Around 10:24 AM most of the students at our school received this email from our IT administrator:

Subject: Scam email from your friends, classmates and teachers

Dear fellow students,

As you may already be aware, there is a scam email circulating around campus. So be careful.

This computer virus probably infected someone’s home computer (our school computer has anti-virus program installed and it can be infected as well, but less likely), grab the email contacts list off that computer together with some actual email in that computer, then start composing fake email with malicious link with authentic email subject heading that you have seen before. So, it looks like a real email from your friends. It is not easy to tell which email is real and which email is fake. My suggestion is that when you got a link from your friend/classmates email and you are not sure, contact them via phone/sms/wechat or just reply in the email and ask him/her to see if he/she sent the email to you.

For this particular incidents, if you accidentally clicked the link in the fake email, it will take you to a website and is most likely has foul content/virus/malwares. Most modern browsers will actually warned you before you can go any further. If you are one of those unfortunate ones that actually reached the site. I highly recommend you to perform a virus check immediately and change all your important passwords. Your identity could have been compromised.

We will continue to block them as they come by. So please let us know if you see this type of email in the future so that I can alert other people.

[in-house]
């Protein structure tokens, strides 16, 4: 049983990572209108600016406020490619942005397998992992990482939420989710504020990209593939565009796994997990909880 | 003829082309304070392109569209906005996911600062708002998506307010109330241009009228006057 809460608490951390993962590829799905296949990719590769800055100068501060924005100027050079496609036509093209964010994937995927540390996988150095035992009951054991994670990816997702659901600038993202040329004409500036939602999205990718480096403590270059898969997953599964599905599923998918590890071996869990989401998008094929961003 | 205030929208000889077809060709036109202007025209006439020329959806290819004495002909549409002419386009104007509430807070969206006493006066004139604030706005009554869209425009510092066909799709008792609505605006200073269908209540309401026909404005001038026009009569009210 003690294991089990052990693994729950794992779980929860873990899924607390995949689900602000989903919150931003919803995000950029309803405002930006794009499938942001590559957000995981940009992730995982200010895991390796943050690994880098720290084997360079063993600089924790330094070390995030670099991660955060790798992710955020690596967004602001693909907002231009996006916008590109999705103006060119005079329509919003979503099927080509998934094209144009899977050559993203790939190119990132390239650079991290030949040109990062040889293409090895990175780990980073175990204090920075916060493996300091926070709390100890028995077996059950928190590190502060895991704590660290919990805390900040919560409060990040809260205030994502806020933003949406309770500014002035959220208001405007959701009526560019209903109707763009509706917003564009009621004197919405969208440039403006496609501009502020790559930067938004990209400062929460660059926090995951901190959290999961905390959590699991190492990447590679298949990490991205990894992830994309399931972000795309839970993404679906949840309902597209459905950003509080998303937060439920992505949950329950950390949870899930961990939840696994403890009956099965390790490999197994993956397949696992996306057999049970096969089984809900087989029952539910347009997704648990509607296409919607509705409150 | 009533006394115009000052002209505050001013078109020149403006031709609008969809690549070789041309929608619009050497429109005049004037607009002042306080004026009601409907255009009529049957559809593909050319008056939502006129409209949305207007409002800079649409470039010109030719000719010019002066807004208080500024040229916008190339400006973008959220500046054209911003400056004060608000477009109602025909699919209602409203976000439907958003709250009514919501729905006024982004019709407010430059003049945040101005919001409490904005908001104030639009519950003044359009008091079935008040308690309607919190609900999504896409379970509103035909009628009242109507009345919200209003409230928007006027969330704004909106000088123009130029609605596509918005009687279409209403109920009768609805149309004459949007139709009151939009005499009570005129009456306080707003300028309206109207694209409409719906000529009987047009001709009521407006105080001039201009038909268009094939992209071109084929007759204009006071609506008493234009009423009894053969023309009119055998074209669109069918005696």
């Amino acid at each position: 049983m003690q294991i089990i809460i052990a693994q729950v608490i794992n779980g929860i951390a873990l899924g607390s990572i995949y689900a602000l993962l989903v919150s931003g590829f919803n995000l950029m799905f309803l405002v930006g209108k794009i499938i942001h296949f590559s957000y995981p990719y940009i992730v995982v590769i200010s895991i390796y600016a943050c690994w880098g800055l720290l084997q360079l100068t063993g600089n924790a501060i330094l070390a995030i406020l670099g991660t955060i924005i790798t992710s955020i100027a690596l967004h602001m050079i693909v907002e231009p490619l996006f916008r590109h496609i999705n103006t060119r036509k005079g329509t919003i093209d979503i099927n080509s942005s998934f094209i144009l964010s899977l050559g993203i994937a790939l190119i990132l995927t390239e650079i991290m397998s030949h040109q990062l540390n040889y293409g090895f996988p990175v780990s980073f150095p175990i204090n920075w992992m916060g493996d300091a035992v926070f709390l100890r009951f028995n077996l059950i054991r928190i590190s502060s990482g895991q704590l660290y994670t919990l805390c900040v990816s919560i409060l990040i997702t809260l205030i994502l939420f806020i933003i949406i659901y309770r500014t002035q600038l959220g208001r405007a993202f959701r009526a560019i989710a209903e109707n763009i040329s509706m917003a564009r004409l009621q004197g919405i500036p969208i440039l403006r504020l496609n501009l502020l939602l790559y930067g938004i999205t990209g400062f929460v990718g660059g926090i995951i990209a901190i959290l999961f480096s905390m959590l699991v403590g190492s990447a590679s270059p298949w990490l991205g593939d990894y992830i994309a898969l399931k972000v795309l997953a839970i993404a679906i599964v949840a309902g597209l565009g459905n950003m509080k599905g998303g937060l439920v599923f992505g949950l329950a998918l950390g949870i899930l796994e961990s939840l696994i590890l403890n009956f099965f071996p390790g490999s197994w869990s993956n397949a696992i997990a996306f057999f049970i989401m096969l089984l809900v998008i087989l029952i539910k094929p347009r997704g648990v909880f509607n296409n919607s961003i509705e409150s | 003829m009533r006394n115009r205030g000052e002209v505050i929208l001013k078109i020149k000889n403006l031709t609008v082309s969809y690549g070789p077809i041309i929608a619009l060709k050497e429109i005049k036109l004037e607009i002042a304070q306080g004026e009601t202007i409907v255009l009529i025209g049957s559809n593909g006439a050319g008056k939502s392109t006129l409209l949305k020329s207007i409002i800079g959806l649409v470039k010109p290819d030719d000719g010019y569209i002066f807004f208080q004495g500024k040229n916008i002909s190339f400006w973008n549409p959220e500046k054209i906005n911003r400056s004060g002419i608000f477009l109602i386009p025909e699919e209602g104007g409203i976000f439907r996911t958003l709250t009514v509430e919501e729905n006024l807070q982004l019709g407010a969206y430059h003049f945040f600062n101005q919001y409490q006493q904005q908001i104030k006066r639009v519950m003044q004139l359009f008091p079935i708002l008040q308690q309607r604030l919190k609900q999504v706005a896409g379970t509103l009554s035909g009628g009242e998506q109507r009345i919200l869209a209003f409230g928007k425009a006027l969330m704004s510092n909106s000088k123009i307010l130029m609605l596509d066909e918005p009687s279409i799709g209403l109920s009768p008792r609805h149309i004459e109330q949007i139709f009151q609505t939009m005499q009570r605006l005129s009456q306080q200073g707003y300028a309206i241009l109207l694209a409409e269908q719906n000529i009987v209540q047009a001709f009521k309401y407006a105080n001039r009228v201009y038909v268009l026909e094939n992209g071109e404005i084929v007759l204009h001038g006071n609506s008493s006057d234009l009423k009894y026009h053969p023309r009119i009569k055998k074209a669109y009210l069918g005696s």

Good luck and exercise good judgements.

I managed to grab the infected email for myself for analysis from a friend who will remain anonymous (if you’re reading this thanks!) and took a look.

The contents of the email:

malware-email-contents

Now, clicking on the link (DO NOT do this if you were one of the email recipients) will take you to this page:

office-365-atp-screen

Huh, seems like Office 365 Advanced Threat Protection decided to be useful for once! But we want to proceed further. What is that link?

Going into Chrome DevTools, we see the full link:

chrome-devtools-full-link

Again, do NOT enter this link into your browser. But since I’m within the confines of a nicely sandboxed virtual machine, I can continue.

Going to the link yields a download… that is immediately quarantined by Chrome and Windows Security:

automatic-download-quarantine

So far so good! So what did Microsoft Defender see?

microsoft-defender

Great. So if you have an up-to-date Windows 10 installation and use Chrome as your browser, rest assured that they will take care of this file for you in case you accidentally download it, which is quite nice. But for those protections to work you need to make sure Windows Security is scanning your device in real-time and that your computer is connected to the Internet, so that Chrome can update its list of files and websites to avoid.

I was curious as to what Trojan:Win32/Vigorf.A was, so I checked Microsoft’s webpage on the virus definition. It’s a hacktool, commonly supplied with keygens and cracked software – another reason to not pirate software or download stuff from untrusted websites.

So what is this site where the malware is hosted? Is Paradise Creations LLC fake?